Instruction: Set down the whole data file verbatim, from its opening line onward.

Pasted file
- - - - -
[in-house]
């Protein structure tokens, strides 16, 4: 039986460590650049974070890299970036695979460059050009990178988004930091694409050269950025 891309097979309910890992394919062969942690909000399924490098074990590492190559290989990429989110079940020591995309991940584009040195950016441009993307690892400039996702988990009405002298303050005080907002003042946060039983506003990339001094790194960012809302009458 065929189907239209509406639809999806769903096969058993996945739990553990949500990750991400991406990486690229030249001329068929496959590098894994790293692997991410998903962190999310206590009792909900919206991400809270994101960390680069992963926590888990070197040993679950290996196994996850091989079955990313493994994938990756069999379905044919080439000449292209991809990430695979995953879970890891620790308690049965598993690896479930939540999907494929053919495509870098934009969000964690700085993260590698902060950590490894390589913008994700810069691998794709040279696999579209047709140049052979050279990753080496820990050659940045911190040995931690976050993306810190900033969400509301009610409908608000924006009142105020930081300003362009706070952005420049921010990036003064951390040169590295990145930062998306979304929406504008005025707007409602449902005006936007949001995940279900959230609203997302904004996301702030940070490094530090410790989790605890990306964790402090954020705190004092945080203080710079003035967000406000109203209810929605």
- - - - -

[in-house]
């Protein structure tokens, strides 16, 4: 039986460590650049974070890299970036695979460059050009990178988004930091694409050269950025 891309097979309910890992394919062969942690909000399924490098074990590492190559290989990429989110079940020591995309991940584009040195950016441009993307690892400039996702988990009405002298303050005080907002003042946060039983506003990339001094790194960012809302009458 065929189907239209509406639809999806769903096969058993996945739990553990949500990750991400991406990486690229030249001329068929496959590098894994790293692997991410998903962190999310206590009792909900919206991400809270994101960390680069992963926590888990070197040993679950290996196994996850091989079955990313493994994938990756069999379905044919080439000449292209991809990430695979995953879970890891620790308690049965598993690896479930939540999907494929053919495509870098934009969000964690700085993260590698902060950590490894390589913008994700810069691998794709040279696999579209047709140049052979050279990753080496820990050659940045911190040995931690976050993306810190900033969400509301009610409908608000924006009142105020930081300003362009706070952005420049921010990036003064951390040169590295990145930062998306979304929406504008005025707007409602449902005006936007949001995940279900959230609203997302904004996301702030940070490094530090410790989790605890990306964790402090954020705190004092945080203080710079003035967000406000109203209810929605």